Institution: 
Macquarie University
Title: 

Defining the effluxome of Acinetobacter baumannii

Abstract: 

 
Acinetobacter baumannii is a Gram-negative opportunistic human pathogen known to cause a range of infections in hospitals. Despite their recent emergence, strains of A. baumannii, resistant to essentially all routinely used antibiotics, have been isolated from clinical settings. Bioinformatic analysis identified more than 50 transporter systems with a putative role in drug efflux in the genome of A. baumannii ATCC17978, representing ~2% of all its protein coding ORFs. Based on an assumption that drug transport is often associated with over-expression of a relevant efflux system in the presence of the substrate, high-throughput quantitative reverse-transcriptase PCR (qRT-PCR) has been performed after shock treatments with sub-inhibitory concentrations of antibiotics and differential expression of genes was assessed. This strategy has led to the discovery of novel drug efflux systems and defined physiological functions for previously characterised and novel pumps in drug resistance.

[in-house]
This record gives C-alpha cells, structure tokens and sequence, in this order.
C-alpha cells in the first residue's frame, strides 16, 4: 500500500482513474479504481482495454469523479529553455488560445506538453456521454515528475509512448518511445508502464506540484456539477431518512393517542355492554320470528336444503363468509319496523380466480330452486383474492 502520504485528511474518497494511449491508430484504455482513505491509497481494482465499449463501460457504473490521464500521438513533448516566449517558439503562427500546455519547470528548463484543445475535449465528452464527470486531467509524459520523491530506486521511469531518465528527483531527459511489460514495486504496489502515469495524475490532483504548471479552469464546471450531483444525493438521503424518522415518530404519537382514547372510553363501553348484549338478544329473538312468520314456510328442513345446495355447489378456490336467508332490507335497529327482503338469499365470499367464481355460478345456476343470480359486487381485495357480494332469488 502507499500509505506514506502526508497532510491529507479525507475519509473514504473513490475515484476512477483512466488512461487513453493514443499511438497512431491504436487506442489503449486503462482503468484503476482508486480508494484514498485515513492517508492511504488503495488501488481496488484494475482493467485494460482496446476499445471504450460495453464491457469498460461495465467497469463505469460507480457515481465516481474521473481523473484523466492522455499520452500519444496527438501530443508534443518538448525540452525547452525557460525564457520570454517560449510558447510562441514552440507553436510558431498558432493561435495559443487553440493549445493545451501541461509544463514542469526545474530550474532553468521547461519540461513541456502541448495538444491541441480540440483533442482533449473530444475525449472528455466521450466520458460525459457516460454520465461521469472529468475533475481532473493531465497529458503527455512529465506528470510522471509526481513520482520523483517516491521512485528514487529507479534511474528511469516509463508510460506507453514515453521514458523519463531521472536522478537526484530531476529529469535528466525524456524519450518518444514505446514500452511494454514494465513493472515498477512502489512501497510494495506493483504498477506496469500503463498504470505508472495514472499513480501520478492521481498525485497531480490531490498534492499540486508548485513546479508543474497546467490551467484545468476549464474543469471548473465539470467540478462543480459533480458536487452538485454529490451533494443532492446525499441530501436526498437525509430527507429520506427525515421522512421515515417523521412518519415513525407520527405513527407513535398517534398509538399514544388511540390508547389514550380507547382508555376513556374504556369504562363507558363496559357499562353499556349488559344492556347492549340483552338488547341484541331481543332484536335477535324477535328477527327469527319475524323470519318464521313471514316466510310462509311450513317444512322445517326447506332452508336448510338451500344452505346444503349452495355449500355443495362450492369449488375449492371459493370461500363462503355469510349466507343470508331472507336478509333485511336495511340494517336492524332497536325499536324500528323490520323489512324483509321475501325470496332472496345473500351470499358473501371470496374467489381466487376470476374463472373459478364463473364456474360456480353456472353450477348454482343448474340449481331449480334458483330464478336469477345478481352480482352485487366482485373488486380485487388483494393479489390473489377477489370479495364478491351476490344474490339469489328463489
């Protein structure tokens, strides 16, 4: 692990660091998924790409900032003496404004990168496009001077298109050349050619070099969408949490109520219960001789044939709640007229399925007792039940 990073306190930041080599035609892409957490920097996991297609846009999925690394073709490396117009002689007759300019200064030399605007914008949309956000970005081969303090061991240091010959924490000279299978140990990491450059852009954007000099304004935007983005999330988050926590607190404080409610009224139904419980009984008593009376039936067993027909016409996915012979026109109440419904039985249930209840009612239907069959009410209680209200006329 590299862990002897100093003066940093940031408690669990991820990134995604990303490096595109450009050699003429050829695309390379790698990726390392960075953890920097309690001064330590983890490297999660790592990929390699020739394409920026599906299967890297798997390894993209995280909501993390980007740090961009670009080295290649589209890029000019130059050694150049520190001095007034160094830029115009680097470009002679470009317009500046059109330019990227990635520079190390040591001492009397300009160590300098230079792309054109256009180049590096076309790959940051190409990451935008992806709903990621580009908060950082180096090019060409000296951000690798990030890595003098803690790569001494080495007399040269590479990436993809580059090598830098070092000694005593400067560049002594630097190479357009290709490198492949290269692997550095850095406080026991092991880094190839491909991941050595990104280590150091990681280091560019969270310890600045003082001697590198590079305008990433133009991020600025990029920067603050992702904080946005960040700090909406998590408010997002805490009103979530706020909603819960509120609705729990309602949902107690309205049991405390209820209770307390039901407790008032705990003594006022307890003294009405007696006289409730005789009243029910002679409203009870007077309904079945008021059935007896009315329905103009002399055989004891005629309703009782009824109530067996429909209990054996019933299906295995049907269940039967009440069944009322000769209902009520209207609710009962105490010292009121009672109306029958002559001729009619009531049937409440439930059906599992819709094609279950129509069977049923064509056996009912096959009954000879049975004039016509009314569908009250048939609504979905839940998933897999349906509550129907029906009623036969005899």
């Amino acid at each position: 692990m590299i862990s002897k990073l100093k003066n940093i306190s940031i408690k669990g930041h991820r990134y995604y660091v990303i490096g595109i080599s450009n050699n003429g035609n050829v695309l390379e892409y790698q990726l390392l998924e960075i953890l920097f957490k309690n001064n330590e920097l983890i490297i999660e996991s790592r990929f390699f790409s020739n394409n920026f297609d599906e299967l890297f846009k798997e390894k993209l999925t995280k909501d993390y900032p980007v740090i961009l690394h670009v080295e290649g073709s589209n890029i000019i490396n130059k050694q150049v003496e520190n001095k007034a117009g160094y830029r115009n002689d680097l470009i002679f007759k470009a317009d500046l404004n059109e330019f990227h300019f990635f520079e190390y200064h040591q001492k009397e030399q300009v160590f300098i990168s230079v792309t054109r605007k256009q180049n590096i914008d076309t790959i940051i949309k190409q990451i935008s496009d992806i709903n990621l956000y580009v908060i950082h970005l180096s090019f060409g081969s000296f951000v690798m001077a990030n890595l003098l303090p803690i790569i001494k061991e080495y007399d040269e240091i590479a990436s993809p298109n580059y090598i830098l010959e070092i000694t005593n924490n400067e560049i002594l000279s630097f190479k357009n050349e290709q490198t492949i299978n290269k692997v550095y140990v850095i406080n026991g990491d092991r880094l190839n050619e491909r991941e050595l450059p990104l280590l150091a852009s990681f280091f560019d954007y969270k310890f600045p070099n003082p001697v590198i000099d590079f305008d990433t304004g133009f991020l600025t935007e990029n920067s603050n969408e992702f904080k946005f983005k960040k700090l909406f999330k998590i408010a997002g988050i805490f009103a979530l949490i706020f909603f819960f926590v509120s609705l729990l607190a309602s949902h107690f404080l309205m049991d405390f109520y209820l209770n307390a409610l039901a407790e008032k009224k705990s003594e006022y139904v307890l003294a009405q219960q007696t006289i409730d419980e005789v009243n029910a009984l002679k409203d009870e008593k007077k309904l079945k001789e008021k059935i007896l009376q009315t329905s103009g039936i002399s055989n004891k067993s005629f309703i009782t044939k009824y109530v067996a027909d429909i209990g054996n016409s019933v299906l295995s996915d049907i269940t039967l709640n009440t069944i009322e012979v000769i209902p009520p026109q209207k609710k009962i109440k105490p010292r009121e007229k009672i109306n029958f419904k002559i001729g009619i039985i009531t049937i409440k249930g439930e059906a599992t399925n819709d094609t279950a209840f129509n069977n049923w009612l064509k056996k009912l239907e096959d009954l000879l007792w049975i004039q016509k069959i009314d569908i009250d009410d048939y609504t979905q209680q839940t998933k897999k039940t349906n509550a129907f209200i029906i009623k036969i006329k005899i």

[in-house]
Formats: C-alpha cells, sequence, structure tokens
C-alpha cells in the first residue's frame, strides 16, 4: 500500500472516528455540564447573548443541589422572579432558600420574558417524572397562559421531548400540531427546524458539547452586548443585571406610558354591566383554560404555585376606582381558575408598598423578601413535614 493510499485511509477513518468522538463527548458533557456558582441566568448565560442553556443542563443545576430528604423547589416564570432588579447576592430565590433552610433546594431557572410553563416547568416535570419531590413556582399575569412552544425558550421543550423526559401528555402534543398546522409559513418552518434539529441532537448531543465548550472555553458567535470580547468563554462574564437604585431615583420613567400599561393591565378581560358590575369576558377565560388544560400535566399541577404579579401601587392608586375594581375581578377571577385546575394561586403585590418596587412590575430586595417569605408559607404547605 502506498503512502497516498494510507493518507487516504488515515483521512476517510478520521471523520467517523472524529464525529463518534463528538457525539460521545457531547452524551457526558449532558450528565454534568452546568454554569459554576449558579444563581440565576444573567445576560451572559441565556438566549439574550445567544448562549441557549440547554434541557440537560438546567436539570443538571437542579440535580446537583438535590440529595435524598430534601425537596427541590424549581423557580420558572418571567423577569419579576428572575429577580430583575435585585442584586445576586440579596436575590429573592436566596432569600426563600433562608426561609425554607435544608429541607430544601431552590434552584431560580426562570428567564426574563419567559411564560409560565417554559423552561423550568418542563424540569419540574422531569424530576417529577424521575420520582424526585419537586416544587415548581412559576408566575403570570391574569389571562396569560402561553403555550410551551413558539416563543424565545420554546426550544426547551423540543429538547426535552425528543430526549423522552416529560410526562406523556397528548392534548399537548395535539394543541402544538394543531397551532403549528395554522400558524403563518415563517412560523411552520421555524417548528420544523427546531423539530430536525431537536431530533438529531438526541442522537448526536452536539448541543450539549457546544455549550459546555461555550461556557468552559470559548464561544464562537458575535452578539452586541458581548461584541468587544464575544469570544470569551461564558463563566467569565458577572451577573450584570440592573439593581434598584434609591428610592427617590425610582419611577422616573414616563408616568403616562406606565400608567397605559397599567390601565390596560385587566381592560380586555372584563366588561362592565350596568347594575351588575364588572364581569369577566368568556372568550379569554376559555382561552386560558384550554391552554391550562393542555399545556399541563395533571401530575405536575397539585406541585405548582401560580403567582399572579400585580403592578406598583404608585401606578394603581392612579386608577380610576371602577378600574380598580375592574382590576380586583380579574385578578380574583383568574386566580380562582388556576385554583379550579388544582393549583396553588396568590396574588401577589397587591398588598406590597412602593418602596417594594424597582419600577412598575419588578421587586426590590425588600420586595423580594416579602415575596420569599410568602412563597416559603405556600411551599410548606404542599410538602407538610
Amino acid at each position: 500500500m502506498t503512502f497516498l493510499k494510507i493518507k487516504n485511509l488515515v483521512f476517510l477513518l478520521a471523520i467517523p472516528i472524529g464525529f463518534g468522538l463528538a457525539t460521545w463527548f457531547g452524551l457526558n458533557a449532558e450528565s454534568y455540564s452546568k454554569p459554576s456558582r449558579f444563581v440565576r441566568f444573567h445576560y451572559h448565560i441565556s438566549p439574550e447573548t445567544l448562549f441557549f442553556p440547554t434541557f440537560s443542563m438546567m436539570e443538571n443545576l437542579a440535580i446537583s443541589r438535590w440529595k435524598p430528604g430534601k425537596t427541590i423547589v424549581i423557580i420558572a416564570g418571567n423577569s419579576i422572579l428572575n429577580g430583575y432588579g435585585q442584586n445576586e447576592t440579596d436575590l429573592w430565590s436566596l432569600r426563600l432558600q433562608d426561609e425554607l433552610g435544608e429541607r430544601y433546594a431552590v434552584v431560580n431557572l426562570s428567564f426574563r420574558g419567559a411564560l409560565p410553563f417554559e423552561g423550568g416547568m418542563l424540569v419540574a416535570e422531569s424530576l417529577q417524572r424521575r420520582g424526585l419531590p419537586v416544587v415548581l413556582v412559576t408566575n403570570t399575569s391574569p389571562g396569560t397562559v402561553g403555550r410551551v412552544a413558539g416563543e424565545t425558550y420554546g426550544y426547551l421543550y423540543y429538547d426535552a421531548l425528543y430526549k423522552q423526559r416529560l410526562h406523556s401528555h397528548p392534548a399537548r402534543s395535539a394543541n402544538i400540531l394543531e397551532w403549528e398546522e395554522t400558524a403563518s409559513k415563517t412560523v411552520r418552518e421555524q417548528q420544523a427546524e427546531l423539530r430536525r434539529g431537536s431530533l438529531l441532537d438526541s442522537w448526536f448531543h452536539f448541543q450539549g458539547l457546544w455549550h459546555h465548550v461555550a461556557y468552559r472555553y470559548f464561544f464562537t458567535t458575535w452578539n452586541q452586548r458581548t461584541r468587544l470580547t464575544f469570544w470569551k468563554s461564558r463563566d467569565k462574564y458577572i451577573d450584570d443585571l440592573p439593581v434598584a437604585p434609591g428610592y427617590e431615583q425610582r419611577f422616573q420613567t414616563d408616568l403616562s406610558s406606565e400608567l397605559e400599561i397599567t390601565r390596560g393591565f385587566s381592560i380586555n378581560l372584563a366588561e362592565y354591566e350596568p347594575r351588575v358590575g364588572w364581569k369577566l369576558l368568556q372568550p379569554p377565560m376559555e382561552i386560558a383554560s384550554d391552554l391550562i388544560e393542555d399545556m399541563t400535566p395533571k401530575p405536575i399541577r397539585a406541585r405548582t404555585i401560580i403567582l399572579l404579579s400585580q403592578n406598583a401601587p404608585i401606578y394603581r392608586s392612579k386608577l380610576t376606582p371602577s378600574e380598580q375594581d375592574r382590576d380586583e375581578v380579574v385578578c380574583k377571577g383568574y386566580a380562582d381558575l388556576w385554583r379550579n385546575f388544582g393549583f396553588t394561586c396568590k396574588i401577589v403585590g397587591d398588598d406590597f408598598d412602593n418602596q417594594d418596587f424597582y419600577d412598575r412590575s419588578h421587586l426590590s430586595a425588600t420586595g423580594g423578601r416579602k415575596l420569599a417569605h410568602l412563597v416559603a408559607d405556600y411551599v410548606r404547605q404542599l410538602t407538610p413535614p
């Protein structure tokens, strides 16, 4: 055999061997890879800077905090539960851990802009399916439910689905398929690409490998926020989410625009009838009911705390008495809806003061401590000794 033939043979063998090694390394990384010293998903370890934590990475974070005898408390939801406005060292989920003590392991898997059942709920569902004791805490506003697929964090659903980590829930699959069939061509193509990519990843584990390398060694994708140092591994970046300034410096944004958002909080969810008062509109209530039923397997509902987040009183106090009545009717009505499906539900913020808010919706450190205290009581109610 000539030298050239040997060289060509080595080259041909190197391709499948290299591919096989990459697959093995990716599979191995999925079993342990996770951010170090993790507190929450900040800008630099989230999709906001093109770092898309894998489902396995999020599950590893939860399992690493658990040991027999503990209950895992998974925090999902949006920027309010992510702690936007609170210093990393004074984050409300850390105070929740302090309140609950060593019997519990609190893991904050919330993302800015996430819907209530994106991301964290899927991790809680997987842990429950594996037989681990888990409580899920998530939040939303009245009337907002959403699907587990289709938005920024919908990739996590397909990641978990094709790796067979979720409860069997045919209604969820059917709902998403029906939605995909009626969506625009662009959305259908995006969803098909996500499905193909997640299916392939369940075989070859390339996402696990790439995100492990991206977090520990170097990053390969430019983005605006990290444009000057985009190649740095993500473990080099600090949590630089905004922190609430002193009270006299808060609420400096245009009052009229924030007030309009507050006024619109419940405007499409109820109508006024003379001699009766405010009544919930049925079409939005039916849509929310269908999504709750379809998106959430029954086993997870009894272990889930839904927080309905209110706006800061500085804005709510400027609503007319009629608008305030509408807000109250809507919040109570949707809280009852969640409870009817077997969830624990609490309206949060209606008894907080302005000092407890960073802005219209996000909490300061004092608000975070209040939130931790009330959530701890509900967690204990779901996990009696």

Efflux systems have evolved for millions of years before bacteria such as A. baumannii entered the hospital environment. Presumably, they have initially developed as mechanisms of resistance against naturally occurring substrates. To further characterize the role of efflux systems, cultures of A. baumannii were treated with bioactive natural compounds found in the environment, i.e. soil. These treatments resulted in significant changes in the transcription of efflux pumps indicating their possible role in the defence against compounds found in nature.
Increased expression of efflux systems was also observed when cells of A. baumannii were grown in biofilms compared to planktonic cultures which could suggest that efflux pumps may also play an important role in the functioning of these bacterial communities.

 

Event Date: 
Wednesday, August 29, 2012 - 18:15 - 18:30
Institution: 
University of Sydney
Title: 

What is the substrate of the sMMO-like genes of Mycobacterium strain NBB4?

Abstract: